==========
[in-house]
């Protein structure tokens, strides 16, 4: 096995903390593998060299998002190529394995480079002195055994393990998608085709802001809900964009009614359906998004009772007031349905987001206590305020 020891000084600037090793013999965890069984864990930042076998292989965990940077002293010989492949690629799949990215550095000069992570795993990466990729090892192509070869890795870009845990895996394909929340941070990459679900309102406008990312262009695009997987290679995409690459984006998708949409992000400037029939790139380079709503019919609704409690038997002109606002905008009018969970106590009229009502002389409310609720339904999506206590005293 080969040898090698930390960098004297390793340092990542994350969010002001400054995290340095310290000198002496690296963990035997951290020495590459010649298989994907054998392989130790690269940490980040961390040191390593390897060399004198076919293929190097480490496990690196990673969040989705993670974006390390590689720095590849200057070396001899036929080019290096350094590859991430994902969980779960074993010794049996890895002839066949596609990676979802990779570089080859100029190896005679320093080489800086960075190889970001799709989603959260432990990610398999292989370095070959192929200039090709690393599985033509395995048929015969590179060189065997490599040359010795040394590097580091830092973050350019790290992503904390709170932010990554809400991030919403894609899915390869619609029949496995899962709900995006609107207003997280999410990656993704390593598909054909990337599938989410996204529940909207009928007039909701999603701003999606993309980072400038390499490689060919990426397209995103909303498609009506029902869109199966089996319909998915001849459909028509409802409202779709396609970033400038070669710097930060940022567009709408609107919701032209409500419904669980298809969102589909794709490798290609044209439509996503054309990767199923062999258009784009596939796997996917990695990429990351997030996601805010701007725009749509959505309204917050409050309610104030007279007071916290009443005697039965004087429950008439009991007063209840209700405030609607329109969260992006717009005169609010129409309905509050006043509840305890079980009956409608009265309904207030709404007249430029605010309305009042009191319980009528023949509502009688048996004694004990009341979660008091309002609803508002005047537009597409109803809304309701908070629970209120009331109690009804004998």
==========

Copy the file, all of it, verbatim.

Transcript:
[in-house]
């Protein structure tokens, strides 16, 4: 096995903390593998060299998002190529394995480079002195055994393990998608085709802001809900964009009614359906998004009772007031349905987001206590305020 020891000084600037090793013999965890069984864990930042076998292989965990940077002293010989492949690629799949990215550095000069992570795993990466990729090892192509070869890795870009845990895996394909929340941070990459679900309102406008990312262009695009997987290679995409690459984006998708949409992000400037029939790139380079709503019919609704409690038997002109606002905008009018969970106590009229009502002389409310609720339904999506206590005293 080969040898090698930390960098004297390793340092990542994350969010002001400054995290340095310290000198002496690296963990035997951290020495590459010649298989994907054998392989130790690269940490980040961390040191390593390897060399004198076919293929190097480490496990690196990673969040989705993670974006390390590689720095590849200057070396001899036929080019290096350094590859991430994902969980779960074993010794049996890895002839066949596609990676979802990779570089080859100029190896005679320093080489800086960075190889970001799709989603959260432990990610398999292989370095070959192929200039090709690393599985033509395995048929015969590179060189065997490599040359010795040394590097580091830092973050350019790290992503904390709170932010990554809400991030919403894609899915390869619609029949496995899962709900995006609107207003997280999410990656993704390593598909054909990337599938989410996204529940909207009928007039909701999603701003999606993309980072400038390499490689060919990426397209995103909303498609009506029902869109199966089996319909998915001849459909028509409802409202779709396609970033400038070669710097930060940022567009709408609107919701032209409500419904669980298809969102589909794709490798290609044209439509996503054309990767199923062999258009784009596939796997996917990695990429990351997030996601805010701007725009749509959505309204917050409050309610104030007279007071916290009443005697039965004087429950008439009991007063209840209700405030609607329109969260992006717009005169609010129409309905509050006043509840305890079980009956409608009265309904207030709404007249430029605010309305009042009191319980009528023949509502009688048996004694004990009341979660008091309002609803508002005047537009597409109803809304309701908070629970209120009331109690009804004998």